Dead Sea Scrolls part of pastor's 'New New Testament'

By David O'Reilly

The Philadelphia Inquirer

Published: Saturday, March 23 2013 9:48 a.m. MDT

The Rev. Hal Taussig poses for portrait at Chestnut Hill United Church, where he is co-pastor. His book is called "A New New Testament."

Michael S. Wirtz, Mct

Enlarge photo»

PHILADELPHIA — "In the beginning was the Word," begins an ancient Middle Eastern text, "and the Word was with God, and the Word was God."

In time its anonymous author would be assigned the name John, and his mystical story of the life and death of Jesus — whom he presents as having existed before all time — would join 26 other texts in a book that has shaped Western civilization like no other.

The New Testament is, for many millions of Christians, the inspired Word of God, sacred and immutable: the perfect account of Jesus, the perfect human.

And so the Rev. Hal Taussig's forthcoming book, "A New New Testament," may seem an assault on Christianity's very foundation.

But Taussig, 65, a Philadelphia pastor and New Testament scholar, hopes that Christians and others will find much that is illuminating in his provocative expansion of the Good Book.

"A New New Testament" contains 10 gospels, letters, and prayers that circulated in early Christianity but never made it into its official Scripture. "Split the piece of wood. I am there," Jesus says in one.

Selected after much study and debate by a council of 20 spiritual leaders whom Taussig convened last year, "A New New Testament" intersperses those 10 unfamiliar texts with the traditional 27.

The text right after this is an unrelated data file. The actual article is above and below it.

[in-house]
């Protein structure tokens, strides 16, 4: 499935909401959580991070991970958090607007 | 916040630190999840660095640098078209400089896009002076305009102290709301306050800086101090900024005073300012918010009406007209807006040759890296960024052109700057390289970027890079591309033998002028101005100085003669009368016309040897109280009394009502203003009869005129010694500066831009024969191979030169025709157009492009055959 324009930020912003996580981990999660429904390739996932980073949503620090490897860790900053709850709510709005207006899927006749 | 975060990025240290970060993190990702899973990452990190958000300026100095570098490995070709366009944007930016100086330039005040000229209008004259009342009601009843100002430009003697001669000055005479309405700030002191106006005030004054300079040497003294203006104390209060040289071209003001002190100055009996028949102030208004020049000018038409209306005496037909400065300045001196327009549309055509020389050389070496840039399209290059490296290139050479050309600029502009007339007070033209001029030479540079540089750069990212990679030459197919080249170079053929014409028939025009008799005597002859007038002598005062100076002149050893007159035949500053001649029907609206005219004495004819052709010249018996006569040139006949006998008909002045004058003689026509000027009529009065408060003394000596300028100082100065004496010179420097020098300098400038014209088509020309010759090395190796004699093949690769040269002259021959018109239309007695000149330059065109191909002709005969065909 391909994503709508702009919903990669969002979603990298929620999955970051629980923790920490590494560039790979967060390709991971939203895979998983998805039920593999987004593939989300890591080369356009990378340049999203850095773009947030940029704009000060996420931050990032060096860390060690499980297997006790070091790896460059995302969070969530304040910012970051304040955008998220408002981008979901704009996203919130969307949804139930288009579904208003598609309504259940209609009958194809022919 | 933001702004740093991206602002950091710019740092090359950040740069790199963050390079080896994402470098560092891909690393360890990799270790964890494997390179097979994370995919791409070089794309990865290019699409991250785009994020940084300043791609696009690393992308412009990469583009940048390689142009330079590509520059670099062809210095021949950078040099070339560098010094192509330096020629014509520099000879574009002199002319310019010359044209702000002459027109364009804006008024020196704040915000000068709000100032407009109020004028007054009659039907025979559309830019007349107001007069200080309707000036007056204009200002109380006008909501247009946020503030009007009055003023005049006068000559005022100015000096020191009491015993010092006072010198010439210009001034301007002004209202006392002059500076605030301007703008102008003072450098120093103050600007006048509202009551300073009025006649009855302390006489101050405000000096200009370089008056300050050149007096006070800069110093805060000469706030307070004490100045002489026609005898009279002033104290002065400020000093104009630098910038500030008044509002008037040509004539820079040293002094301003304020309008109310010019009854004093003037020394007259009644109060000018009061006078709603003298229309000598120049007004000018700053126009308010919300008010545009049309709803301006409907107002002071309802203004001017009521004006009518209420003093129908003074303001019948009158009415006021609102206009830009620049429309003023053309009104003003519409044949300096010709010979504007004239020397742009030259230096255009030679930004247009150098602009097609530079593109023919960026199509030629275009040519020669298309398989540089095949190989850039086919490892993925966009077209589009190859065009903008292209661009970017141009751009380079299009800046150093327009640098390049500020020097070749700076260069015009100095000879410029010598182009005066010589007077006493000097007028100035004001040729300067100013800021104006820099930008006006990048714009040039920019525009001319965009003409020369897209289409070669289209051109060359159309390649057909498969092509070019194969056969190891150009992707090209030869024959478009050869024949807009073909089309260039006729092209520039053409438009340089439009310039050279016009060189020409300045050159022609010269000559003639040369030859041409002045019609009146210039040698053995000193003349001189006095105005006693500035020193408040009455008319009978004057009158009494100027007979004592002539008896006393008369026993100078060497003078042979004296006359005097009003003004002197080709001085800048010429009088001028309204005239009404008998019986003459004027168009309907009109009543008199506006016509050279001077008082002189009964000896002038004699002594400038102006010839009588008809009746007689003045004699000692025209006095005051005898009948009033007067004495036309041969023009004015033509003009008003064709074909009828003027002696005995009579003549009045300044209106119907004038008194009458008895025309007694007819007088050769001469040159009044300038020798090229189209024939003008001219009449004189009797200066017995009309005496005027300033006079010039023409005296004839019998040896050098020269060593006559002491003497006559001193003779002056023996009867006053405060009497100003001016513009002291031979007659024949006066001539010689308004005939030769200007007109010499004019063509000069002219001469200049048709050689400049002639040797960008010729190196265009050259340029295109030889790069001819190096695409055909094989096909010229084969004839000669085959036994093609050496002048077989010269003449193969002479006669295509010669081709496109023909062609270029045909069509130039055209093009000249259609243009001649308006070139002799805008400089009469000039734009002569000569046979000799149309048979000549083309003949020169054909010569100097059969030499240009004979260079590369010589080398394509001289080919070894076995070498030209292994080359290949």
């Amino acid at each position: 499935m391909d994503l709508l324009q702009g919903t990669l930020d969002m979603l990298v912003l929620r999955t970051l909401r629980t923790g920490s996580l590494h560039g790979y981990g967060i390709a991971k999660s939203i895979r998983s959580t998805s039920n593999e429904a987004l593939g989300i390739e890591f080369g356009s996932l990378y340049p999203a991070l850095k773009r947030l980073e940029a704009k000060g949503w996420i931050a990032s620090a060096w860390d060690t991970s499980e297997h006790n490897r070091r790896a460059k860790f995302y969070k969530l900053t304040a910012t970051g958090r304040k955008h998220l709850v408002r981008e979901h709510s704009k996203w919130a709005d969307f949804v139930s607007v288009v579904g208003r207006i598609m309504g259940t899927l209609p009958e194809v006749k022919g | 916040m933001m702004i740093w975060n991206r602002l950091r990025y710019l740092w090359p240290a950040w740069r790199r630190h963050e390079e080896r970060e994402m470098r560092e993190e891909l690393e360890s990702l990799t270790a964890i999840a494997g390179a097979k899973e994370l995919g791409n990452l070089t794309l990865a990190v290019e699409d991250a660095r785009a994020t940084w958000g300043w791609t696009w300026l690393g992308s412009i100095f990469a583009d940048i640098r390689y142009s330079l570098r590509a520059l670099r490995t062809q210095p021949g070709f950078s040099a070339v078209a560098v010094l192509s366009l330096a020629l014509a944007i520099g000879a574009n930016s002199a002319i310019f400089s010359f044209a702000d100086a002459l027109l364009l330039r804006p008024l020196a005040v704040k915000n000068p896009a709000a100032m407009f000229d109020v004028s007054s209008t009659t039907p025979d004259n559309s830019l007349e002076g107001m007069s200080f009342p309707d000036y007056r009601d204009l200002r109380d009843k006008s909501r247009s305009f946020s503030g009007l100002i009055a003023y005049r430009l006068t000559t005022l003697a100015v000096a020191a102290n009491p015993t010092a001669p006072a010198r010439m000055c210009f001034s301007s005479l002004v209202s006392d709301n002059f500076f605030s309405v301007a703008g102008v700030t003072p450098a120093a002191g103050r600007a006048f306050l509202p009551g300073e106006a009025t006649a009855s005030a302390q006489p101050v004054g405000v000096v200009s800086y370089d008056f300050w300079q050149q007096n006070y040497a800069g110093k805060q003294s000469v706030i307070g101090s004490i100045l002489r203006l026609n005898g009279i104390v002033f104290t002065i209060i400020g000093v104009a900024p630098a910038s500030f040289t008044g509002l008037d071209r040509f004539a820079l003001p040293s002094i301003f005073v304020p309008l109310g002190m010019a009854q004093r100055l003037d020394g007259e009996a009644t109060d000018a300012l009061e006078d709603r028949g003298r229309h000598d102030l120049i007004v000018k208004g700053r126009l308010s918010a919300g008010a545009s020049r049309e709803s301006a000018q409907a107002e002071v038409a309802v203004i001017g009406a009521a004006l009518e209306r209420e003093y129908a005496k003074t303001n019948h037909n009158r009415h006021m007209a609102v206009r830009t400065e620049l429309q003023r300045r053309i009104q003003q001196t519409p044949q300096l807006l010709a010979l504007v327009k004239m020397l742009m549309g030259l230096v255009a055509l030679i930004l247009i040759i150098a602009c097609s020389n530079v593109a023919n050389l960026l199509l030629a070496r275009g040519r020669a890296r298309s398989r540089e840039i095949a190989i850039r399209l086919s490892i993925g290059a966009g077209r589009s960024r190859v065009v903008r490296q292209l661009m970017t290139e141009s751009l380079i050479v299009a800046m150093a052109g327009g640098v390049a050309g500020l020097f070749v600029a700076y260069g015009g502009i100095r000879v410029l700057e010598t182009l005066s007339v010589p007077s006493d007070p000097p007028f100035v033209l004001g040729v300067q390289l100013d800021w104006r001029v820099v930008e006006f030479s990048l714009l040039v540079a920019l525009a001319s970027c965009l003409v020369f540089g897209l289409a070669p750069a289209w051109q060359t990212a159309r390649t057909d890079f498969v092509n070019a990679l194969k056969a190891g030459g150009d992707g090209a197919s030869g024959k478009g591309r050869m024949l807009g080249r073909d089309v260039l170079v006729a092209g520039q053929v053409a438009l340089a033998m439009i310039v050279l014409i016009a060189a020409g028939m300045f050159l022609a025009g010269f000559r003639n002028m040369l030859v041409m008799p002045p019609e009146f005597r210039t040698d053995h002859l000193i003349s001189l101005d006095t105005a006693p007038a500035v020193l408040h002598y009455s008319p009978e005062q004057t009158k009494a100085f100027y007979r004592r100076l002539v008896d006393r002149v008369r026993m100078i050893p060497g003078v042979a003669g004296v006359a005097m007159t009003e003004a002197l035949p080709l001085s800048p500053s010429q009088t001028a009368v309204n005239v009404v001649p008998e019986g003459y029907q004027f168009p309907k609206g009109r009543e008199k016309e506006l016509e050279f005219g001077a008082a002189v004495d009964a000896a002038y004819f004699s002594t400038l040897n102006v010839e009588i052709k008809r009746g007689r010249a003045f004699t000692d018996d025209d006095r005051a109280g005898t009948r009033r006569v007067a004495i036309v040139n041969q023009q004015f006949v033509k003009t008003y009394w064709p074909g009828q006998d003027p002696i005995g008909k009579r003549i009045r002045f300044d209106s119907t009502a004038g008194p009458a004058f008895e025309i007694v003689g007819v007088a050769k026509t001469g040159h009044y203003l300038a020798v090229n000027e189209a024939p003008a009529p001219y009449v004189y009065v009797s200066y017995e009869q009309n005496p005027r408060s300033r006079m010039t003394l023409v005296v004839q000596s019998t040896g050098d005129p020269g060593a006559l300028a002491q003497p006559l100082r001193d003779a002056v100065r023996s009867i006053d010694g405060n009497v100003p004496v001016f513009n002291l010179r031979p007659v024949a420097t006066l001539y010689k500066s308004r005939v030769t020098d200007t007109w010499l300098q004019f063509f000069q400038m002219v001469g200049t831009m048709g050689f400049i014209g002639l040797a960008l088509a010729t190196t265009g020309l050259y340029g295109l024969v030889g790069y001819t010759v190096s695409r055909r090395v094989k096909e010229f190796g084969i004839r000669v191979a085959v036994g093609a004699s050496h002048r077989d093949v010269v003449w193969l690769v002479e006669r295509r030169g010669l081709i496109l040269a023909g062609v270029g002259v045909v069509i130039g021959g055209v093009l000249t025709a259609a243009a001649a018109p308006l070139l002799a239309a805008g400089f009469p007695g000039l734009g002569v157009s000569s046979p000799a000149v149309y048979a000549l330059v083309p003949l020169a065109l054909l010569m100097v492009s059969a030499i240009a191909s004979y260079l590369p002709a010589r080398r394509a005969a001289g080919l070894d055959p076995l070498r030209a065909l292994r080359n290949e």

Published March 5 by Houghton Mifflin Harcourt, it is Taussig's 12th book on early Christianity. A visiting professor of New Testament at New York's Union Theological Seminary, and a professor of early Christianity at the Reconstructionist Rabbinical College in Wyncote, Pa., he penned its extensive commentary, which includes introductions to each of the 37 books.

"We are very self-consciously saying this is not what the New Testament should have looked like," he said in an interview at his home in Philadelphia's Chestnut Hill neighborhood. "That's why we called it 'A New New Testament.' We invite others to create their own."

The soft-spoken, bald, and bearded scholar acknowledged, however, that he has crossed a line.

"This," he said, "is the first revision of the Christian canon. Period."

Even if Christianity had been receptive to such an idea in centuries past, so large an expansion would not have been possible before 1945, when two brothers digging near the Upper Egyptian village of Nag Hammadi unearthed an earthen jar containing leather-bound papyrus manuscripts, know as the Dead Sea Scrolls.

One of the greatest archaeological finds of history, this jar contained 52 early Christian texts, most of them unknown, evidently hidden by a Jesus community in the fourth century. They present a complex picture of Jesus and the nascent Christ movement as omnidirectional and challenging as a cubist painting.

Taussig, a Ph.D. who grew up in a "gently fundamentalist" cattle-ranching household in Colorado and who reads Greek, Latin, Hebrew, Coptic, and Aramaic, began studying the Nag Hammadi manuscripts as they became public in the 1970s.

Like many other Bible scholars, he concluded that this unorthodox collection of miracle stories, letters, and oblique sayings shed as much light on the swirl that was early Christianity as do the standard books of the New Testament.

"And as I started teaching them over the last 20 years, I found that people would react as if they had discovered their long-lost sister," he said. "People would be very moved, very gripped in their own spiritual life."

Taussig concedes some traditionalists may see blasphemy in "A New New Testament," whose very premise seems to question whether Christianity got Jesus right.

But as the "gentle fundamentalism" of his Colorado boyhood gave way to inquiry and scholarship, he said, he came to see the Bible not as history but poetry. The ancient writers seeking to grasp the astonishing new Jesus movement "didn't write down what happened," he says.

"They wrote what it meant."

"Harking back to ancient documents helps us think about things in new ways," he said. "The more good ones the better."

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